I'm sure there are major backups to all such computer systems, though others are much more knowledgeable about that than I am.
People think about it more these days, now that everyone's fairly computer-savvy and we're all very aware that one's bank account is more pixels than cold hard cash. But really, a bank account was always only as good as the records being kept. Was it more reassuring when all such records were handwritten in ledger books instead of being entered into a computer system that's backed up (hopefully) at least every night?
Anyway, as far as precious metals, there's no country left in the world that still uses the gold standard. Every existing currency is fiat currency, which means it's worth something because the governments and people involved say it's worth something. It used to be (at least in the U.S.) that you could trot down to your nearest bank and convert all your dollars into the appropriate amount of gold. That was stopped in 1971, which is before many of the people here on E were born. For 38 years there's been only the word of the federal government to make the cash in your wallet valuable -- which does sound a little scary, but I still prefer that to the word of a counterfeiter, since I don't think they actually guarantee their work.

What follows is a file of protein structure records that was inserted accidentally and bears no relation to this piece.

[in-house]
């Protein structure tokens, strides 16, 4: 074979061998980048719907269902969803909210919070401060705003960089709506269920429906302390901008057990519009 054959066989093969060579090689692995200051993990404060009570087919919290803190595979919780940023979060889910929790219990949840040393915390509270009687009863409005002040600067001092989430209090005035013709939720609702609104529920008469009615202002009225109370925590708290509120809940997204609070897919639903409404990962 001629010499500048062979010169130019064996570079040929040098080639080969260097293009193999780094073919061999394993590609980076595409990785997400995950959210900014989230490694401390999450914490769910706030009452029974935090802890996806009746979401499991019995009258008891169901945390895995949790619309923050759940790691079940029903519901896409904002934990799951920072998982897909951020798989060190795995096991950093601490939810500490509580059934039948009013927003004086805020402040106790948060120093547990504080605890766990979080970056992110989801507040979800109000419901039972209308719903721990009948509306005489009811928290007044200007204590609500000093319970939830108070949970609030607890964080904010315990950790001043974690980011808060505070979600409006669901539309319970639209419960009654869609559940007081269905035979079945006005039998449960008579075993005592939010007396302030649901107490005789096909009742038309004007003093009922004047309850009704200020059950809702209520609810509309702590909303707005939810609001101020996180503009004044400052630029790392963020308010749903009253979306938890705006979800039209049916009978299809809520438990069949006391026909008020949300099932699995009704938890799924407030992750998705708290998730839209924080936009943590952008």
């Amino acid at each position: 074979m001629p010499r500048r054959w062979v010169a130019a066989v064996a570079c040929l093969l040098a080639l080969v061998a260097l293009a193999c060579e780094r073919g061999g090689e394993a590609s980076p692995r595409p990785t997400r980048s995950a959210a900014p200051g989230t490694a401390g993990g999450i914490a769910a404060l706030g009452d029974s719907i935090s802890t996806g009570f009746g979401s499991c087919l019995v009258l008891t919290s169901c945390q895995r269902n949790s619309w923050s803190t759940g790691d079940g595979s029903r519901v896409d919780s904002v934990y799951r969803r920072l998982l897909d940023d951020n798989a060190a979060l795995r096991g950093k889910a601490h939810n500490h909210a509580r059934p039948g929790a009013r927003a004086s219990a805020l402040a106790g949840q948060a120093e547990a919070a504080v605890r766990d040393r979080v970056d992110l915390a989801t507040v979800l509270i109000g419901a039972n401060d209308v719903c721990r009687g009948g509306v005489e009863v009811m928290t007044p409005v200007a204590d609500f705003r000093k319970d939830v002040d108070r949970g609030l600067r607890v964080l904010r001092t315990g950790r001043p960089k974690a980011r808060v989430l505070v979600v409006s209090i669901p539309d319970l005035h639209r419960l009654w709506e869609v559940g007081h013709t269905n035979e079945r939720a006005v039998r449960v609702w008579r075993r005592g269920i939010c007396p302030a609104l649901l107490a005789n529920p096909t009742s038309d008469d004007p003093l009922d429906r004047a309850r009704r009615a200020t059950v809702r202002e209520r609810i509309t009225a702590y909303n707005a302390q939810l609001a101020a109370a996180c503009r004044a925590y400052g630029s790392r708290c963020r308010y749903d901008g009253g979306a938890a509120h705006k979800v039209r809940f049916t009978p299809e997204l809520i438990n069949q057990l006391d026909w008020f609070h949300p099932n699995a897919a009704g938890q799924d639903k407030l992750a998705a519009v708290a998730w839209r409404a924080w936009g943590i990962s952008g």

Plenty of people don't like fiat currency and think we should go back to the gold standard, but I don't know enough about economics to debate things like that. Like Oniya, I'm still having trouble with that graph. *scratches head*